Oncology decided to use a hyper-CVAD treatment regimen rather than an R-CHOP regimen for few reasons. Due to the CNS involvement of the lymphoma, intrathecal methotrexate would be required as part of the R-CHOP regimen, but our hospital facility does not offer intrathecal methotrexate, and it was unclear whether the patient was going to adhere to a treatment schedule. Therefore, he was initially started on hyper-CVAD because of its CNS penetration. Hyper-CVAD can be utilized for double-hit DLBCL, which this patient did not have; however, this was unknown until after the patient’s departure AMA. The part B aspect of Hyper-CVAD has the methotrexate and high dose cytarabine which can provide some CNS penetration. However, the total amount of methotrexate in this regimen is not completely sufficient for full CNS penetration.10 Intrathecal methotrexate will still be necessary for optimal treatment. For this reason, at a future follow-up, it was decided that an Ommaya reservoir would be placed for outpatient administration of intrathecal methotrexate. This would require fewer trips to the hospital as the patient lived about an hour away and transportation was already an issue. With his aggressive high grade B-cell lymphoma, if the intrathecal methotrexate does not work and he relapses, autologous stem cell transplantation would be another option.11 However, with his history and the delay in treatment, he may not have been an eligible candidate but it is a discussion he can have with his significant other.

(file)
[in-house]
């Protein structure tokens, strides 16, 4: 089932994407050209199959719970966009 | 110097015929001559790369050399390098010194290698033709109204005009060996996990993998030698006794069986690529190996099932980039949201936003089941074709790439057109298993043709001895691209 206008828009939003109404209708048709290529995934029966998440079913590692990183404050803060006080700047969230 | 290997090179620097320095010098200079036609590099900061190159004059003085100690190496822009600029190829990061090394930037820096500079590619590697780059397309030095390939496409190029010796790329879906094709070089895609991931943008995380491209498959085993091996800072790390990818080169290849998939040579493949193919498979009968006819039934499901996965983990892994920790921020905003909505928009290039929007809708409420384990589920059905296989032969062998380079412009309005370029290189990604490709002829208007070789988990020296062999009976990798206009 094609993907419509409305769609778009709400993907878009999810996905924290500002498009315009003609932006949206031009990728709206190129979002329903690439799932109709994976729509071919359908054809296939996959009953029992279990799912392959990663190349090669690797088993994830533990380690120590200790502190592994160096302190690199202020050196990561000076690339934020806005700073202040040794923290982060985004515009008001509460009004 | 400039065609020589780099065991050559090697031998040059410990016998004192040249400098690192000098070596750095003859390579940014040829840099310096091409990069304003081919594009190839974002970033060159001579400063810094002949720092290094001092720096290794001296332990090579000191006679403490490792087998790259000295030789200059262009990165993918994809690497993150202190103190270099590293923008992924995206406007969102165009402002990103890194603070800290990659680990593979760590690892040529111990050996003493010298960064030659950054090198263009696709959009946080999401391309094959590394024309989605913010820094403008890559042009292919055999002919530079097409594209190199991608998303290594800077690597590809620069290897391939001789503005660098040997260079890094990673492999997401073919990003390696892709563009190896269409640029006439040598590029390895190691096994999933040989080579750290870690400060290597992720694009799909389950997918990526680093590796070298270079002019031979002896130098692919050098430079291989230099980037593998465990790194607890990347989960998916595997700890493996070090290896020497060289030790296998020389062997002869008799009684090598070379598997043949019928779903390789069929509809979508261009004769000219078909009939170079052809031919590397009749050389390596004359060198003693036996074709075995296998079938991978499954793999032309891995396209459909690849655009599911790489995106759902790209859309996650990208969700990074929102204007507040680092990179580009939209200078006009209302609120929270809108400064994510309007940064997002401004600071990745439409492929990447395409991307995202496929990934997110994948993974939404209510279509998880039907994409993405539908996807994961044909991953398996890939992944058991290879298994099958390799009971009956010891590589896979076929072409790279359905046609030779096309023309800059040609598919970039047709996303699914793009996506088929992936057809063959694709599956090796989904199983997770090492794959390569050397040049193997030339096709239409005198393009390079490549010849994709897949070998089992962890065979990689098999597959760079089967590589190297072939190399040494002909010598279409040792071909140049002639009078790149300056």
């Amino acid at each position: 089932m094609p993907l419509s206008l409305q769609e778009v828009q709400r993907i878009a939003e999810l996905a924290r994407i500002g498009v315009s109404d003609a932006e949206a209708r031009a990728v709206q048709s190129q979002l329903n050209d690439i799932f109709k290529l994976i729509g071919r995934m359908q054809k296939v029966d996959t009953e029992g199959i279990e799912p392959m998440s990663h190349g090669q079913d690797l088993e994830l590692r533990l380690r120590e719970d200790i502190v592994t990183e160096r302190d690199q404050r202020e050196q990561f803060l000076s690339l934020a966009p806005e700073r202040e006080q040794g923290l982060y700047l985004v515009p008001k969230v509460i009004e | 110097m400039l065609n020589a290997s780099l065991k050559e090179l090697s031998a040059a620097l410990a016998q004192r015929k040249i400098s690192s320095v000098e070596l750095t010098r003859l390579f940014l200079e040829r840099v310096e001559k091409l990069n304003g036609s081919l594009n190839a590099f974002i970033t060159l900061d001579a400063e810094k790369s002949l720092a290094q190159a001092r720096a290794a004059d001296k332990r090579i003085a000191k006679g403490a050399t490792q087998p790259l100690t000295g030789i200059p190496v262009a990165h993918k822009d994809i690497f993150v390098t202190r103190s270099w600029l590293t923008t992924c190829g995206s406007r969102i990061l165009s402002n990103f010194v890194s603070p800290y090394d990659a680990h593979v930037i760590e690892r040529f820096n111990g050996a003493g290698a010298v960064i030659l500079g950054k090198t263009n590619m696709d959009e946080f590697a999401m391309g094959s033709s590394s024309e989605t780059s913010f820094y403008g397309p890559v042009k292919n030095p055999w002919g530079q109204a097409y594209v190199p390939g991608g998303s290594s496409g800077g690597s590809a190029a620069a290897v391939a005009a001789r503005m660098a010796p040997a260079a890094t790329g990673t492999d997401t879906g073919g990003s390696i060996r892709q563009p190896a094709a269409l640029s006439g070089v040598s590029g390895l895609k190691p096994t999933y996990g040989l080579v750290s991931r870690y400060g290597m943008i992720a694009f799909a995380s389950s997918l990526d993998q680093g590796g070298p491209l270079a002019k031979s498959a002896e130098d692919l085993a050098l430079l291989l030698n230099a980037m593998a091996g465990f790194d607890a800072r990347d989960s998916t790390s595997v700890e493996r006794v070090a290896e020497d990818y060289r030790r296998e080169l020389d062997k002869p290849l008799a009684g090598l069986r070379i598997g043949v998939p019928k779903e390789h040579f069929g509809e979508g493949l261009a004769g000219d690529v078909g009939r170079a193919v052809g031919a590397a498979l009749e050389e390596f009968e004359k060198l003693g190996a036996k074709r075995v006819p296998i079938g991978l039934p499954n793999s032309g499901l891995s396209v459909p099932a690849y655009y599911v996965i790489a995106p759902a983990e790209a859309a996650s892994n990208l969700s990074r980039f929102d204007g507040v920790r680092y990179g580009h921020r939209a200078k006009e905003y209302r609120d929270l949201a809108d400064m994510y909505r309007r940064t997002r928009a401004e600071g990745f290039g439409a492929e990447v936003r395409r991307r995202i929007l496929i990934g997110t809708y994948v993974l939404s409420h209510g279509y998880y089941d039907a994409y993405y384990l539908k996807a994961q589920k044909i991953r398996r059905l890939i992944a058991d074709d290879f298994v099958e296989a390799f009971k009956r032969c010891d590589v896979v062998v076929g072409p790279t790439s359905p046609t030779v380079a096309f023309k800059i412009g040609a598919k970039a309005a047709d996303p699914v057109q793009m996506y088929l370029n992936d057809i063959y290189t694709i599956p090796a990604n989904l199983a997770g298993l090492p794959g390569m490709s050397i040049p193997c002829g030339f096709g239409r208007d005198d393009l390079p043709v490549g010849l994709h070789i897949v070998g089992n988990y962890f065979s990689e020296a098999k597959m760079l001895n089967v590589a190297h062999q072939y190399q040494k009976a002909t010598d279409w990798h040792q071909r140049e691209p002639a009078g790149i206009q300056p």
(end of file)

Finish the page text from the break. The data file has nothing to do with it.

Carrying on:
Functionally, the patient improved significantly. He was awake, alert, mentally clear and ambulating on his own. His significant other was bringing him to his treatment and follow up appointments almost regularly. He initially was not expected to survive hospitalization. This case shows that persistence, empathy, understanding, and creativity in diagnosis and treatment can improve the quality of life of even the sickest patients.

Conclusion

Diffuse large B-cell Lymphoma is a very aggressive malignancy that has a poor prognosis if left untreated. Patient care is a two-way street in that any physician can help and provide what is best for the patient if said patient is willing to comply and follow through. Truly investigating patient social history is important. Having discussions about and offering resources are essential to overall patient care. Keeping this in mind could potentially help patients similar to the one presented here.

Acknowledgments

None.

Conflicts of interest

The authors declare there is no conflict of interests regarding the publication of this paper.